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Alain Resnais defines enigma

Harvard retrospective celebrates a director who has made art out of opacity

Saoirse Ronan "Sometimes I stop and realize I just did a movie with Peter Jackson and I think, wow, this is actually happening to me," says Saoirse Ronan.
By Mark Feeney
Globe Staff / January 10, 2010

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Alain Resnais had been making films professionally for nearly a decade when the release of “Night and Fog’’ (1955) established him as a major director. A landmark act of clarification, that documentary assembled footage of the Holocaust for a 32-minute indictment of the Final Solution which remains unsurpassed for economy and effectiveness. Yet as regards Resnais’s reputation, what stuck would seem to have been the title. He soon became renowned for obscurity, not clarity. Has the work of any major director been as inextricably associated with a single word as Resnais’s has with “enigmatic’’?

Still working at 87, he was the toast of Cannes last spring with his latest film, “Wild Grass,’’ a comedy. Resnais made his first film, a short, in 1936. A string of documentary shorts followed after the war. Then half a century ago came Resnais’s first feature, “Hiroshima Mon Amour’’ (1959) - pause over that title: It has to be the most startling in movie history - and the workings of cinematic narrative would never again be quite the same.

Film is predicated on the assumption that seeing is believing; otherwise, why bother to watch (let alone pay money to watch). Resnais takes the willing suspension of disbelief one step further. Such films as “Hiroshima,’’ “Last Year at Marienbad’’ (1961), and “La guerre est finie’’ (1966) are monuments - as well as enticements - to the willing suspension of understanding.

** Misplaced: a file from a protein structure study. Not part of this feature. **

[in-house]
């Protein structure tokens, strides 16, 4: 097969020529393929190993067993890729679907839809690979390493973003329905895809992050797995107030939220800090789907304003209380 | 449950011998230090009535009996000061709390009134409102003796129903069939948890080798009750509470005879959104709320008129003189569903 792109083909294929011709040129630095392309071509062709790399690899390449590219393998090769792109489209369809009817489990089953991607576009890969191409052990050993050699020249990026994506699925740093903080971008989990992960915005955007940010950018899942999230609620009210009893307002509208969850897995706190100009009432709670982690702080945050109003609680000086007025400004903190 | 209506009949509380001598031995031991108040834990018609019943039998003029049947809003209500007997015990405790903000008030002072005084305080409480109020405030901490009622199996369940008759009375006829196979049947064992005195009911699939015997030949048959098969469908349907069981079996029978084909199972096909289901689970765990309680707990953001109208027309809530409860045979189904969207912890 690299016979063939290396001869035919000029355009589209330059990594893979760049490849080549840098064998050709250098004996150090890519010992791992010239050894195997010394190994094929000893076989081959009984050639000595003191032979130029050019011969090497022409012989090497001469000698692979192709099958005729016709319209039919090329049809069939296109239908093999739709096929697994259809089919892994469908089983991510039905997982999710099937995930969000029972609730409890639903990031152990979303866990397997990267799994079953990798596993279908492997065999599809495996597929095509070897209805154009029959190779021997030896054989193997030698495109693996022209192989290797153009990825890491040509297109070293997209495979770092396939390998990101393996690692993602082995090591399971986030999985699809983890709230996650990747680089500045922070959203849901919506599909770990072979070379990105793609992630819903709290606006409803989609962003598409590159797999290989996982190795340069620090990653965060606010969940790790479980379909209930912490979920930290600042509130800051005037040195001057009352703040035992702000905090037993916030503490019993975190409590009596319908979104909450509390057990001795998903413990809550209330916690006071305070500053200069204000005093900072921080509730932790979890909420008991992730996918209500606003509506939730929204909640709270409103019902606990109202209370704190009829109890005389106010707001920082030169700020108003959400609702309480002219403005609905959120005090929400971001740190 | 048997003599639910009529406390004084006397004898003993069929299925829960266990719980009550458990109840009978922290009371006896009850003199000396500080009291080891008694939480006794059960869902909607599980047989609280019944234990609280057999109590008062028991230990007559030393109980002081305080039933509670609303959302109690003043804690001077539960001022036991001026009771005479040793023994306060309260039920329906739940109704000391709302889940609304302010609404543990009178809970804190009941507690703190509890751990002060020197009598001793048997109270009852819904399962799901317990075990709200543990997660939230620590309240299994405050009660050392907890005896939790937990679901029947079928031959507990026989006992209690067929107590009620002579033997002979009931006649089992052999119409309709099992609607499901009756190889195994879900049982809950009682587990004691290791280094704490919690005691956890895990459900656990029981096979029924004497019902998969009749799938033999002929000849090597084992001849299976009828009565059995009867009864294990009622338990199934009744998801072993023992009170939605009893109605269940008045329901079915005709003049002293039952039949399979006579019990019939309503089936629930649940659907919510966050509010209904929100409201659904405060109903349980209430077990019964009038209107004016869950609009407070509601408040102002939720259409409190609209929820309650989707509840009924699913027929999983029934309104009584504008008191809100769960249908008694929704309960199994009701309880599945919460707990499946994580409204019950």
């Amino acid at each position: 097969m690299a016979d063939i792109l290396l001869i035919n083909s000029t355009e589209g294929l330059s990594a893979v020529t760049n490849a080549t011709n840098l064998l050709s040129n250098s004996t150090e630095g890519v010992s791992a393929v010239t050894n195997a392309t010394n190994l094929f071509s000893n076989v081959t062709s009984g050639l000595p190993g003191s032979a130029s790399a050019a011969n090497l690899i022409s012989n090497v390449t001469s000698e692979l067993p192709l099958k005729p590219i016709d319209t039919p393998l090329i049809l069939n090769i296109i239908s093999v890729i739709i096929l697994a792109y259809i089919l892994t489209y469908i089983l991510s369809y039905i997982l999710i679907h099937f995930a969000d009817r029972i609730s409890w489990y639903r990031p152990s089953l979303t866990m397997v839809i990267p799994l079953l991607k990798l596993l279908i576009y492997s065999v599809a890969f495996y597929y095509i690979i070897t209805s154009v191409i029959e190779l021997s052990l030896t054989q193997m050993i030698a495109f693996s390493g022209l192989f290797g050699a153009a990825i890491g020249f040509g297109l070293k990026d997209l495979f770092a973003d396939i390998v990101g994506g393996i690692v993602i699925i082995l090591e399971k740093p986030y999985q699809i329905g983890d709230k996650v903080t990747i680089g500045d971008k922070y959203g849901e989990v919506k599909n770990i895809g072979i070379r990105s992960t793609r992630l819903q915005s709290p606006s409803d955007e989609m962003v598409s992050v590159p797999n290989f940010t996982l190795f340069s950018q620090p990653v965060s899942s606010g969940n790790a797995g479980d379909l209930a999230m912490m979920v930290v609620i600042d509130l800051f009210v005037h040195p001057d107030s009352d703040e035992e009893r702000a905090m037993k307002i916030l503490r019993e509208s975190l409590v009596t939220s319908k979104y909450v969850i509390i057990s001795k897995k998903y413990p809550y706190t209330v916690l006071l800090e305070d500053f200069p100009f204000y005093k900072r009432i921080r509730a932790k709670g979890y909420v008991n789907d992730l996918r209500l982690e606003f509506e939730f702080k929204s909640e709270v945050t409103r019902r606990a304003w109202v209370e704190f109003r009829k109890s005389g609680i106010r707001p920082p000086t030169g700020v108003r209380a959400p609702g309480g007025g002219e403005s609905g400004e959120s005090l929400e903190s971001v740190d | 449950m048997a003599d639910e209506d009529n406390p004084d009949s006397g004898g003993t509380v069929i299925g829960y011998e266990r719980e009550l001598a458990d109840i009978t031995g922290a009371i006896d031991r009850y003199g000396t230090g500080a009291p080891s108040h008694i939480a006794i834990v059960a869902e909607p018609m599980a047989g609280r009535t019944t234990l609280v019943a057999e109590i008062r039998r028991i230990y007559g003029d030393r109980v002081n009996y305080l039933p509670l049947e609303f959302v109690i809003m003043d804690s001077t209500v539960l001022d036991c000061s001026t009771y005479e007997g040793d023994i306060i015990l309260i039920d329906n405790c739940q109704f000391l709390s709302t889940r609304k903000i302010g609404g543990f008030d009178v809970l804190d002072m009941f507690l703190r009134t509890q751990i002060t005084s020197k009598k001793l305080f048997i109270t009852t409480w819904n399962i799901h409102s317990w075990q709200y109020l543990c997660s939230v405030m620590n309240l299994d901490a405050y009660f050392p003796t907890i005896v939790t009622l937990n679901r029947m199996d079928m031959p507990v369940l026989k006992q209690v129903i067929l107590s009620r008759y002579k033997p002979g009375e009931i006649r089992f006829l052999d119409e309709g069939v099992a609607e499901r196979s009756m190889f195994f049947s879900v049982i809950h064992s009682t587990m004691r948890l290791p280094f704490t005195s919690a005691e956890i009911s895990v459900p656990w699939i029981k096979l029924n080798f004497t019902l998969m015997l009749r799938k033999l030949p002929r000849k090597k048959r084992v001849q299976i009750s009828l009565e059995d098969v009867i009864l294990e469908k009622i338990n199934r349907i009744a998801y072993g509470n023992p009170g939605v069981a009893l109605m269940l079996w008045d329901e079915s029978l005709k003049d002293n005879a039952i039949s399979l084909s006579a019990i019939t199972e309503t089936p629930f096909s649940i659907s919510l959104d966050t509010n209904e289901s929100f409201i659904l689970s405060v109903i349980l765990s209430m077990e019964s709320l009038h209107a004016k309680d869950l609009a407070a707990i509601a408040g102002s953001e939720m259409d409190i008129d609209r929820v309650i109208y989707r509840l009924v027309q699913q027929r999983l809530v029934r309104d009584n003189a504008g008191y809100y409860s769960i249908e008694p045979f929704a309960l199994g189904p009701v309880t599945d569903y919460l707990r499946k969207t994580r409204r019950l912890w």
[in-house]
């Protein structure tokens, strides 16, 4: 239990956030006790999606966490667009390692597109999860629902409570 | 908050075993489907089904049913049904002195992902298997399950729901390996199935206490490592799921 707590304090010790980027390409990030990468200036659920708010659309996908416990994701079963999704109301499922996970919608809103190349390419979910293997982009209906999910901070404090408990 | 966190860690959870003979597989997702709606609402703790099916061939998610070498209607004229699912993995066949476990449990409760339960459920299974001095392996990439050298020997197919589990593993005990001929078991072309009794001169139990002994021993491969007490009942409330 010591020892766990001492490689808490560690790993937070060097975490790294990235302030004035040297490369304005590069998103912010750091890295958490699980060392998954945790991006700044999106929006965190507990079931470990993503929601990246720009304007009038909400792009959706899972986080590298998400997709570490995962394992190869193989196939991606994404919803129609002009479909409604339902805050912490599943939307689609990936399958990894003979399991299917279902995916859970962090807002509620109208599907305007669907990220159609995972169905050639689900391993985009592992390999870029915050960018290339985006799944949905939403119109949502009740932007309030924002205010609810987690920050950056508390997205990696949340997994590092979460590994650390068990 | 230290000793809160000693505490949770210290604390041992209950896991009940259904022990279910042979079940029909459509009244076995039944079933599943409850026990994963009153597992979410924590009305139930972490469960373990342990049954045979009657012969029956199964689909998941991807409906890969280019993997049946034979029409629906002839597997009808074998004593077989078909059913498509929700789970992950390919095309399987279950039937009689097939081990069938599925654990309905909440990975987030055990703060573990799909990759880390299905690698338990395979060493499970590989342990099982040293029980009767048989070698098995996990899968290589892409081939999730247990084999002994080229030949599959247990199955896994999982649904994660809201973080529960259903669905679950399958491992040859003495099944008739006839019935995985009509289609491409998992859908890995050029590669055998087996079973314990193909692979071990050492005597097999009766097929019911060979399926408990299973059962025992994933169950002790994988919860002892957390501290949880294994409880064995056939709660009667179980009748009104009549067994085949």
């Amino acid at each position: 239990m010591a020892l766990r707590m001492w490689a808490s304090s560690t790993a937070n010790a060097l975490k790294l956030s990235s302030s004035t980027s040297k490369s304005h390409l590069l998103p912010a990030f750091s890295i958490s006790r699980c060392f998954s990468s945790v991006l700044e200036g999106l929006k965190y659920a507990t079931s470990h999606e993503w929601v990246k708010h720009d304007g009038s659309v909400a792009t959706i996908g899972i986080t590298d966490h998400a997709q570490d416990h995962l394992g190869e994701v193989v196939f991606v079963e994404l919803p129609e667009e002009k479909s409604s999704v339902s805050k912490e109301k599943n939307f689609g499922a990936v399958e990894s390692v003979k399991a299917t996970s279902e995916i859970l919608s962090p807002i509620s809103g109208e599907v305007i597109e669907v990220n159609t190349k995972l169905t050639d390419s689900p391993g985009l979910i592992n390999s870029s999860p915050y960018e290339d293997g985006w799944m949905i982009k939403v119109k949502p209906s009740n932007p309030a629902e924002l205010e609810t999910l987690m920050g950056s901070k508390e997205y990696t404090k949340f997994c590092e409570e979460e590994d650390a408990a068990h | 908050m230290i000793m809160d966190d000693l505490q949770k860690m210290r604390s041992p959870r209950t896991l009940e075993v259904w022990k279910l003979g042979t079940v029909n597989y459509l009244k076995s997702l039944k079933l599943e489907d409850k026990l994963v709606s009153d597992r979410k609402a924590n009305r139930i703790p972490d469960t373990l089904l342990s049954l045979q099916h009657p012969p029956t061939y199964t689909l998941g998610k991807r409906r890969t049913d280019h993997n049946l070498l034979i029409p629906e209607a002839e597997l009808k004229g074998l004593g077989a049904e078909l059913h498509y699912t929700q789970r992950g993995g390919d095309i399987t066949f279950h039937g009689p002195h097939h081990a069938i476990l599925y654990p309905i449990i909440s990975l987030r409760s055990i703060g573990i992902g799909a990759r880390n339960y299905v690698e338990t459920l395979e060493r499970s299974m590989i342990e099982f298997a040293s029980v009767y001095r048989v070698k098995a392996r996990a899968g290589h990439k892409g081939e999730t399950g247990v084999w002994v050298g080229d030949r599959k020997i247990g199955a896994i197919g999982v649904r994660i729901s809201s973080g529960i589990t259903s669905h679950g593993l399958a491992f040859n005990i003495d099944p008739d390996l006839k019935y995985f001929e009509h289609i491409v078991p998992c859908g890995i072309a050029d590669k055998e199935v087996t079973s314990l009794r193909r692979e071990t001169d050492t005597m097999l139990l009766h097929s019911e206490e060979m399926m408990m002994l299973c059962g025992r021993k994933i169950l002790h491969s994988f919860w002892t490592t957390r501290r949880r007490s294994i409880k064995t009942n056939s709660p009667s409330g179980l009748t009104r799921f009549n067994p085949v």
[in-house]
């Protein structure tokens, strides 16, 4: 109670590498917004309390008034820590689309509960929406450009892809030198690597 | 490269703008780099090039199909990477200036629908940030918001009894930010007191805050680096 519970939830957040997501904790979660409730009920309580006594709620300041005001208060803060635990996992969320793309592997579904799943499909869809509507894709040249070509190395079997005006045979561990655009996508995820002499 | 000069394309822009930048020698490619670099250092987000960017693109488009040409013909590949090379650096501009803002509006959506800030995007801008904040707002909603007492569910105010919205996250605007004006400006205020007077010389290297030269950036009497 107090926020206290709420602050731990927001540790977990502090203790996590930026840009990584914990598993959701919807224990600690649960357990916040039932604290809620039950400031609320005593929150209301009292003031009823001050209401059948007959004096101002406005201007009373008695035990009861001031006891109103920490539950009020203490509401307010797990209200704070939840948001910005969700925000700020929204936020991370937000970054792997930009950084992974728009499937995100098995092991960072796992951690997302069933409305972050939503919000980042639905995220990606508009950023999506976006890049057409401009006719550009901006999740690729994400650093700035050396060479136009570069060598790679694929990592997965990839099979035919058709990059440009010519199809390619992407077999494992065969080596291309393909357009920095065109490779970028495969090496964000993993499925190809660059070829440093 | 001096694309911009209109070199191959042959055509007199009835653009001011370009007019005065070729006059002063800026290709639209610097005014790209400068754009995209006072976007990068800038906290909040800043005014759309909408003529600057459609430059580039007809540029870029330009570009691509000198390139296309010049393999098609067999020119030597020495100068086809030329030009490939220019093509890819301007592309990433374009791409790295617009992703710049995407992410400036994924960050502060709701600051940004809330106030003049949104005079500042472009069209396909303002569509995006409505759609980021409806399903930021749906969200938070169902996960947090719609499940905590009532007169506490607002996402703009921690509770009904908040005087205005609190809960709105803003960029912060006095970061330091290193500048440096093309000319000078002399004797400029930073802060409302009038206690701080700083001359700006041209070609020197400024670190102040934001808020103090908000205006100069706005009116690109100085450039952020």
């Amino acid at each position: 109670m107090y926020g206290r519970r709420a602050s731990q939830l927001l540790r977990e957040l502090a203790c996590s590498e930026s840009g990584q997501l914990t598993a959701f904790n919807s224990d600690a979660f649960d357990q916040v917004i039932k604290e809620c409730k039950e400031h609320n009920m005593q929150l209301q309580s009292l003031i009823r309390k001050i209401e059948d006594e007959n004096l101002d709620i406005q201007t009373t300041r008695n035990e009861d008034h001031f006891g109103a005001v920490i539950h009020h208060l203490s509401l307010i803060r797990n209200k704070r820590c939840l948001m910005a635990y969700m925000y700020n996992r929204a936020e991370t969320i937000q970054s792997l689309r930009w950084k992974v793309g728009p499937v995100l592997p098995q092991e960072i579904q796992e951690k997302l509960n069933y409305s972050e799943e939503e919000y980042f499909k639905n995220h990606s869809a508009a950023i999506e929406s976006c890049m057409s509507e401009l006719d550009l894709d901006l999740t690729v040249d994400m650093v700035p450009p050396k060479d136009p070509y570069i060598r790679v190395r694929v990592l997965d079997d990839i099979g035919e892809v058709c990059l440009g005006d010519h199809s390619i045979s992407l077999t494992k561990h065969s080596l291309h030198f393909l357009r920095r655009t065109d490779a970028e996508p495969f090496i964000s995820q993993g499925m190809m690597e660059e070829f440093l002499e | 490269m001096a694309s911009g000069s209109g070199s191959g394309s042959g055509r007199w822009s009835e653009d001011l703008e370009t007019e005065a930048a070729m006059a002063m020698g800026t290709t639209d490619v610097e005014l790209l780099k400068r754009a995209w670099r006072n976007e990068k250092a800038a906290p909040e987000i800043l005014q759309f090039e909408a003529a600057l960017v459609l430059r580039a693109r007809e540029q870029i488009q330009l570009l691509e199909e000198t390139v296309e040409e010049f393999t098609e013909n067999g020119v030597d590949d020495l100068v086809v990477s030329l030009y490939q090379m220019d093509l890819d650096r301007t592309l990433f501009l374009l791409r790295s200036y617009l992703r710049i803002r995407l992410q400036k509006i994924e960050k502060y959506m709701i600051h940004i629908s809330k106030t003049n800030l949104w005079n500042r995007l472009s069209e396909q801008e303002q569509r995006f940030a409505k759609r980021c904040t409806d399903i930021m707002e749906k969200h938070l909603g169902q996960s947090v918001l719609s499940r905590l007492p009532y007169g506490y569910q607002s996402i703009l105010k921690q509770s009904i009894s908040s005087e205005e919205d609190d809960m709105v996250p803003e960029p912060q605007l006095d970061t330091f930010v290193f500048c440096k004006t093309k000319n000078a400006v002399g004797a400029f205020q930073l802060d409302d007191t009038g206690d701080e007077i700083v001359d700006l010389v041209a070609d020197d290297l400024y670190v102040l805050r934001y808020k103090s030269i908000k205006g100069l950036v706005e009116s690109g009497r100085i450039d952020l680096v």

All are part of a 14-film Harvard Film Archive retrospective, “Alain Resnais and the Enigmatic Art of Memory’’ (note the adjective). The series starts Friday, with “Marienbad,’’ and concludes Jan. 24 with “Night and Fog’’ and three earlier documentaries.

One of the more peculiar twists of film history is this grandmaster of the opaque beginning as a recorder of firm, full-on reality. It would hardly be more incongruous to learn Kurosawa started out directing sitcoms or Bresson the occasional slasher movie.

Except that, in execution, it wasn’t so odd. One of the things that makes “Hiroshima’’ so striking is how it’s a hybrid of documentary and fiction. It begins with a long montage of the city and victims of the atomic bombing. What remains most absorbing about the film isn’t the way Emmanuelle Riva’s character braids the identity of her Japanese lover (Eiji Okada) with her memories of the German soldier she loved during the Nazi occupation of France. It’s the supremely confident inquisitiveness with which Resnais’s camera acquaints us with a city everyone has heard of but hardly anyone has seen.

“Hiroshima’’ made Resnais famous. “Marienbad’’ made him notorious. “Hiroshima’’ collapsed past and present and mingled East and West. “Marienbad’’ went much further: collapsing real and unreal, mingling past, present, and might have been. It was hailed, winning the Golden Lion at Venice. It was hated; “the snow job in the ice palace,’’ Pauline Kael wrote. Either way, “Marienbad’’ was very much discussed.

In their true-or-false debate about the events (or non-events) at the opulent resort where “Marienbad’’ is set, both admirers and detractors tended to overlook the most important thing about the film: the astonishing grace of Resnais’s restless, gliding camera. There is perhaps no greater demonstration that sheer beauty onscreen can render believing and understanding superfluous acts. “Shall we tell the truth or make it up?’’ a new comrade asks Yves Montand’s weary revolutionary in “La guerre.’’ “Make it up,’’ Montand replies. “The truth is of no importance.’’ It’s fair to assume he speaks for Resnais.